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A politics that is shared bounded and rooted? Rediscovering civic political culture in Western Europe

By Adrian Favell


The often asked question of what Europe might learn from North America - and vice versa - has long propelled comparative scholars across a variety of disciplines to use the other continent as a looking glass for their own social and political concerns. While this is a motive that has sent many a European off to the New World, it is interesting to note that the recent flood of work by North American scholars about citizenship, nationhood, immigration, and minorities in Europe, looks curiously like a de Tocquevillian enterprise in reverse. Specific European political culture and democratic institutions have been turned to as sources of enlightenment for concerns felt much closer to home: current North American preoccupations with ethnic and racial conflict, immigration and the idea of citizenship, or the "individualist" destruction of political community and civic commitment. European studies appear to be providing the substantive theoretical and empirical illustrations for dominant domestic themes that have been treated in a more polemical way in many recent American political best-sellers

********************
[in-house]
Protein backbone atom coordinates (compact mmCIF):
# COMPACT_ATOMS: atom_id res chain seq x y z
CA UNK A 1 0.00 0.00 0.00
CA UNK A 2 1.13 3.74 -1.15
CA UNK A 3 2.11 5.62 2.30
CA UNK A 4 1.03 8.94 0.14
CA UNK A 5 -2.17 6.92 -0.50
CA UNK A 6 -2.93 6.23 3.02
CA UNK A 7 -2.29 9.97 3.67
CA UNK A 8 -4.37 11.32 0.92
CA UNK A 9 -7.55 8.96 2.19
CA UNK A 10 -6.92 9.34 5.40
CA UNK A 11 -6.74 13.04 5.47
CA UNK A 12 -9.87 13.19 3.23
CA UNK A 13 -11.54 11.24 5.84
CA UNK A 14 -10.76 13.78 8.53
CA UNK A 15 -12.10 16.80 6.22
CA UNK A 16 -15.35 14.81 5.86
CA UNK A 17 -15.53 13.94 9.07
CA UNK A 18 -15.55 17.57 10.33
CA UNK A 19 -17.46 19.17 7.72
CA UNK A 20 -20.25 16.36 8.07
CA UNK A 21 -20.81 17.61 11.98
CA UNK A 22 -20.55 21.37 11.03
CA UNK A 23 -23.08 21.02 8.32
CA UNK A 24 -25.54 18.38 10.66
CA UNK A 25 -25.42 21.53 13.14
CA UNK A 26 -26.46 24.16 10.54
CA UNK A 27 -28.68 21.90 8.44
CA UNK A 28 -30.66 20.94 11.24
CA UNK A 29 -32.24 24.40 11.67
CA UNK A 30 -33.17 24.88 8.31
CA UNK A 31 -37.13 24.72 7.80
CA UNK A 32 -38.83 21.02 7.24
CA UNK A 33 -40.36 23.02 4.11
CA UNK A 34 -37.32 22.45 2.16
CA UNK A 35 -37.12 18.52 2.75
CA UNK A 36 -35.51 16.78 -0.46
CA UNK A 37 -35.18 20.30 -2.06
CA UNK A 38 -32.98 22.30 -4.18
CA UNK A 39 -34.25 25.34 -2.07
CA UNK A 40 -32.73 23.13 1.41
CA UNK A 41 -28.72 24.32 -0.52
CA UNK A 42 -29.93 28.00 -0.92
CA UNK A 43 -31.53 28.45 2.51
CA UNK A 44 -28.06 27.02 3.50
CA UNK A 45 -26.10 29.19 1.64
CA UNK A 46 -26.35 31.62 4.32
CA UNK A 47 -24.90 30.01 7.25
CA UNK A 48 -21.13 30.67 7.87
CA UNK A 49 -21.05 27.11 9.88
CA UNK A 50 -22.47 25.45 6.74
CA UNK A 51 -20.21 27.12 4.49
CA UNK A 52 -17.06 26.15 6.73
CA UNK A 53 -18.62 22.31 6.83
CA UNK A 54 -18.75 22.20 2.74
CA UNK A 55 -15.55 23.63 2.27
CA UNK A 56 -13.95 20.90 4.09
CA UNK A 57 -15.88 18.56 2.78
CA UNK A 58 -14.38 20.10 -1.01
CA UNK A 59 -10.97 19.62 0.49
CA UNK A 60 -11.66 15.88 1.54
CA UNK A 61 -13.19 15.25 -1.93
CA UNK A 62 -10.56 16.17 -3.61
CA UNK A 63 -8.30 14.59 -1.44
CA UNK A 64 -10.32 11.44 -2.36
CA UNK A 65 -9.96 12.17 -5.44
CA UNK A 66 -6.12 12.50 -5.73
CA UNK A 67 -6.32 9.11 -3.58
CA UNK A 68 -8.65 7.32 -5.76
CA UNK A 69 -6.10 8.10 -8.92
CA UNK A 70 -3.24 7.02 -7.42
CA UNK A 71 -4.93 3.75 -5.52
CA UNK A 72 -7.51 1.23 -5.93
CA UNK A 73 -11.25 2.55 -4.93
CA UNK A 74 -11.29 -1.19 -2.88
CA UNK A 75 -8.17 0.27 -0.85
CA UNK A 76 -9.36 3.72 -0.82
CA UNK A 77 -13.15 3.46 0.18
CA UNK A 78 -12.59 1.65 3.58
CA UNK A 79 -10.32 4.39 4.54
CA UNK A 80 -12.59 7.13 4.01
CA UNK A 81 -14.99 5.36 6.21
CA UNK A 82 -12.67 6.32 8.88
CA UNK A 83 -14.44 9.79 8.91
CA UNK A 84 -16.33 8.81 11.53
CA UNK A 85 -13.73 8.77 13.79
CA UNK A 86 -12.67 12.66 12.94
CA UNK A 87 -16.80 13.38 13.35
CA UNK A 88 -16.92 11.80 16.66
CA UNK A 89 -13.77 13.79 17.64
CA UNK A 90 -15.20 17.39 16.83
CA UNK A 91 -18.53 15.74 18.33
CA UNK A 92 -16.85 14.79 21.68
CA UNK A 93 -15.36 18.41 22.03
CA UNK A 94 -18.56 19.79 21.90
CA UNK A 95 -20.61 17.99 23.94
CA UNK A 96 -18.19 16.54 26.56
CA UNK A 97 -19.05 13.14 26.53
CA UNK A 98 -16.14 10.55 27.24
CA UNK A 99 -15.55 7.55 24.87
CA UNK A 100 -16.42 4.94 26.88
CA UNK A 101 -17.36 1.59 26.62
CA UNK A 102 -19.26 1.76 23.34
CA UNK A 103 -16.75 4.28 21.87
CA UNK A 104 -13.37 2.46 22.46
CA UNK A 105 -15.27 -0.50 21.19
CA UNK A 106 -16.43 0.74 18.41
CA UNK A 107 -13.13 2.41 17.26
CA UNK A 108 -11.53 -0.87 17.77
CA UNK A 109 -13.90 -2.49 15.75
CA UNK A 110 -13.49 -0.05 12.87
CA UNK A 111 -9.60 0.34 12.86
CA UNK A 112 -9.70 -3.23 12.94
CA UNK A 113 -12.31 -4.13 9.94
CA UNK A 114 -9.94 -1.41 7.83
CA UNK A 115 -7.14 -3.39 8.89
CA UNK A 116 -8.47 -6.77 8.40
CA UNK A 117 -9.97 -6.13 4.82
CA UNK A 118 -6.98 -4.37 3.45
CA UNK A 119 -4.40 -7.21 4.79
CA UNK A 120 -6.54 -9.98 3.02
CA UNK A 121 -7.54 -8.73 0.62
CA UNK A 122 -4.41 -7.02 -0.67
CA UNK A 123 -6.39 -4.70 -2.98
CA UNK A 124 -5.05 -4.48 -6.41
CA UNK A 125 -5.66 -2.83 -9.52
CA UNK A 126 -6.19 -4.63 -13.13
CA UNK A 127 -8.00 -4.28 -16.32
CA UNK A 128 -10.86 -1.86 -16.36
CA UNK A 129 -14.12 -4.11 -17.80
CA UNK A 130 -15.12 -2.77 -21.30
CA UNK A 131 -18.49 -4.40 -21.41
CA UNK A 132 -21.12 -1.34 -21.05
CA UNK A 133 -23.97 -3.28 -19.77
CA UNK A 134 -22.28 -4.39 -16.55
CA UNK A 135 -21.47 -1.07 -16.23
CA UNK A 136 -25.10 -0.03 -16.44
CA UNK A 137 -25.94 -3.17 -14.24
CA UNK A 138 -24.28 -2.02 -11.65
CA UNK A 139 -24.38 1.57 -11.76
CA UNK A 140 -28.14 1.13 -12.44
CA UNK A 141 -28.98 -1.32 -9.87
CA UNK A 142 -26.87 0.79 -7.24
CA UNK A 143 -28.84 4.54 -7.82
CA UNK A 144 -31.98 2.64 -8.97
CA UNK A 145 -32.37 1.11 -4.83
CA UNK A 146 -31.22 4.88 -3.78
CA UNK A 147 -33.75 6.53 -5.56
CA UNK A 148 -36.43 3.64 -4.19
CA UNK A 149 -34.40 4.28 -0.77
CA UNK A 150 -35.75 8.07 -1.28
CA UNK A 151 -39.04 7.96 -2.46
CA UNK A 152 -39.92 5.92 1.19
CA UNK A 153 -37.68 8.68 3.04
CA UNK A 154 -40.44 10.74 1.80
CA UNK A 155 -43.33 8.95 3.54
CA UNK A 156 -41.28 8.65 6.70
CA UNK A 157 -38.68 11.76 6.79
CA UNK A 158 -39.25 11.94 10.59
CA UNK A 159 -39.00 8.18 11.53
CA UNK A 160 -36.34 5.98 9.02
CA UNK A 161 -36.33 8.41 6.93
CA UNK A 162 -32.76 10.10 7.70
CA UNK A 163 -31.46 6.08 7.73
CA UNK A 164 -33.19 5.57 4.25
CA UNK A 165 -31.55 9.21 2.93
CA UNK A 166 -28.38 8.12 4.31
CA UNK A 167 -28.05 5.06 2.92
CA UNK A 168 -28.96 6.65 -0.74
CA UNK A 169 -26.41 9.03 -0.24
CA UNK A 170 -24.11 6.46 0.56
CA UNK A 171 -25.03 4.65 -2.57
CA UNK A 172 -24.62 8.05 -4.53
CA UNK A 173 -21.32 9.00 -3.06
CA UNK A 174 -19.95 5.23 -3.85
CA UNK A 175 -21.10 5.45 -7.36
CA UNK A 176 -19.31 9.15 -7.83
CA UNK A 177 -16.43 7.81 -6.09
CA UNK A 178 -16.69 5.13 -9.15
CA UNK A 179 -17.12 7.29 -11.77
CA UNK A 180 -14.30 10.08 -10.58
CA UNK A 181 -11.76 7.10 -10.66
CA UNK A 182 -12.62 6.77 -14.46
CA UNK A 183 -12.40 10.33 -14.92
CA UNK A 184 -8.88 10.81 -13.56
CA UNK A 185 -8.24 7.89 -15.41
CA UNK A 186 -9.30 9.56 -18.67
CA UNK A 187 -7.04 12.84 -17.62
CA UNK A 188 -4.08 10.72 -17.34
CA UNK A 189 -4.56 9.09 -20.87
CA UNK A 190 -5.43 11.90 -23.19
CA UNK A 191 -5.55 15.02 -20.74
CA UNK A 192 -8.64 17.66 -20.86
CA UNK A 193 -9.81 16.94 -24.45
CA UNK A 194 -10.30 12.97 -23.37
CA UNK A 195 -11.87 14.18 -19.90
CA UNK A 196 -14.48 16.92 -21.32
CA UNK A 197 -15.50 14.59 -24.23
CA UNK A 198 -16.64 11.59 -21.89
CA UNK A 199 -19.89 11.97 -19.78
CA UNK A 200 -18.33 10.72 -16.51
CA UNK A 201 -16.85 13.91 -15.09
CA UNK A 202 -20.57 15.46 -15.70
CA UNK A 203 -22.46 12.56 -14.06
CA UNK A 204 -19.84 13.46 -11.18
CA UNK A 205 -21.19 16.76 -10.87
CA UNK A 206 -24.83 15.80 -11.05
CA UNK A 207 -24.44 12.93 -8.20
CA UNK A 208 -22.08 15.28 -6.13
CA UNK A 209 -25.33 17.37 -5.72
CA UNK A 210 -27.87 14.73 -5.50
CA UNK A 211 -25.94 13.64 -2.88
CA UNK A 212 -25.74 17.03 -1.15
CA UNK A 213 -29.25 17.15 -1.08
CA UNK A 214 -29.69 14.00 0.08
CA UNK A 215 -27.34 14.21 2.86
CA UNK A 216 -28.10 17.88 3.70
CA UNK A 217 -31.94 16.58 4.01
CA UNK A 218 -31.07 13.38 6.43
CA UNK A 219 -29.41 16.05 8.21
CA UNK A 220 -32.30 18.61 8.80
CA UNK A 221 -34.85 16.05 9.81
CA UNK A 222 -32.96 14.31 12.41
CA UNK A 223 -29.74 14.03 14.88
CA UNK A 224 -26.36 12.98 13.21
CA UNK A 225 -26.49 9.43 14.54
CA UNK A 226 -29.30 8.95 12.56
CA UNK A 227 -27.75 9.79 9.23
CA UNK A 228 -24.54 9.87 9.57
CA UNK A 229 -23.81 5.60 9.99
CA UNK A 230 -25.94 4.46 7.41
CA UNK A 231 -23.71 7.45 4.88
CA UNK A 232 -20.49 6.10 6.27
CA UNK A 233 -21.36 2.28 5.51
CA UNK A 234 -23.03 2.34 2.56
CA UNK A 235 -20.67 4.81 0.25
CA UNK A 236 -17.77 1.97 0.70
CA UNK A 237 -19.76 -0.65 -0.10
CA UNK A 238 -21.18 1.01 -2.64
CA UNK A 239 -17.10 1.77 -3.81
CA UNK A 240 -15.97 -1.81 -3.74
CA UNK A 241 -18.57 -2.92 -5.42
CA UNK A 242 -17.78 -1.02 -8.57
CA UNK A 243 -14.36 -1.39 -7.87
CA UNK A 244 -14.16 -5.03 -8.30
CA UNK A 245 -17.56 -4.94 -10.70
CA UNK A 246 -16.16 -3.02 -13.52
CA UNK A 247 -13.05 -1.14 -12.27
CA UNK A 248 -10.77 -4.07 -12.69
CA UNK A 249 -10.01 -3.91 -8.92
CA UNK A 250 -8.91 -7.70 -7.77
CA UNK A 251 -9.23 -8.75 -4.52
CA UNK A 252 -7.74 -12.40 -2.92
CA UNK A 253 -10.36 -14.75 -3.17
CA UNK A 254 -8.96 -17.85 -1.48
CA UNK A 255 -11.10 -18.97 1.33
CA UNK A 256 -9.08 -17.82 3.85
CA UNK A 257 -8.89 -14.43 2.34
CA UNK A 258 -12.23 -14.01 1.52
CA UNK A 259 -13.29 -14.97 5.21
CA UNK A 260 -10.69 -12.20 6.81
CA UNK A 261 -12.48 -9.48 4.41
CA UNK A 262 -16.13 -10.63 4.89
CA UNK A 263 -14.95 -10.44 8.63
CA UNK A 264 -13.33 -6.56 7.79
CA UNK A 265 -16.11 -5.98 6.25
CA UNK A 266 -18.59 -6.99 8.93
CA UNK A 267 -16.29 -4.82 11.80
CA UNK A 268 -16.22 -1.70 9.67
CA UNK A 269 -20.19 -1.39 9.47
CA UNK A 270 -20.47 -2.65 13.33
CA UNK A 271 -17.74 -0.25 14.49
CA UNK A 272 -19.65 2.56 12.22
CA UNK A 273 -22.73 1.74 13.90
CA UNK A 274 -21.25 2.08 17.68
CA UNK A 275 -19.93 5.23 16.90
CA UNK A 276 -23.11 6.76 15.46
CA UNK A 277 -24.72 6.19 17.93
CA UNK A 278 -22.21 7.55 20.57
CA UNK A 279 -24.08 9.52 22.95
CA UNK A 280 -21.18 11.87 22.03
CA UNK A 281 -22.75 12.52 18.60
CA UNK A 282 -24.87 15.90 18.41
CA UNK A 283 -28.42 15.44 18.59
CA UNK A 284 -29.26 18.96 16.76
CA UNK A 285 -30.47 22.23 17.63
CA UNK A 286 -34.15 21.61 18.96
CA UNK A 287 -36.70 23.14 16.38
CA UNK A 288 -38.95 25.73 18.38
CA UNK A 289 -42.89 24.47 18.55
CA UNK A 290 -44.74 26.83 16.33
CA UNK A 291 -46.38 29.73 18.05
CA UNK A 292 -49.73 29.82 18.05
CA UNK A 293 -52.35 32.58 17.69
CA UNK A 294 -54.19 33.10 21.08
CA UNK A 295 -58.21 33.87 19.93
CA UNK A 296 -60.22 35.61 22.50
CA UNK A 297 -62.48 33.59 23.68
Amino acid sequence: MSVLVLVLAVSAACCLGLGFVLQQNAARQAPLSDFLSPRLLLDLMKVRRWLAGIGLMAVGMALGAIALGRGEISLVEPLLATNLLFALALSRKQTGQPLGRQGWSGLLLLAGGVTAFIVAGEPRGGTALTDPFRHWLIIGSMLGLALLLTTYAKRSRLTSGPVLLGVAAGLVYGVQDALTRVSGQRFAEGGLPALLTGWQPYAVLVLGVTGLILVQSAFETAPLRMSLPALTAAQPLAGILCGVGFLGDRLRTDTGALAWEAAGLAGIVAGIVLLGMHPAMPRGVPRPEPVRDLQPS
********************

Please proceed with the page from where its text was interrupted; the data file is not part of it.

Topics: G0001-0922
Publisher: Springer
Year: 1998
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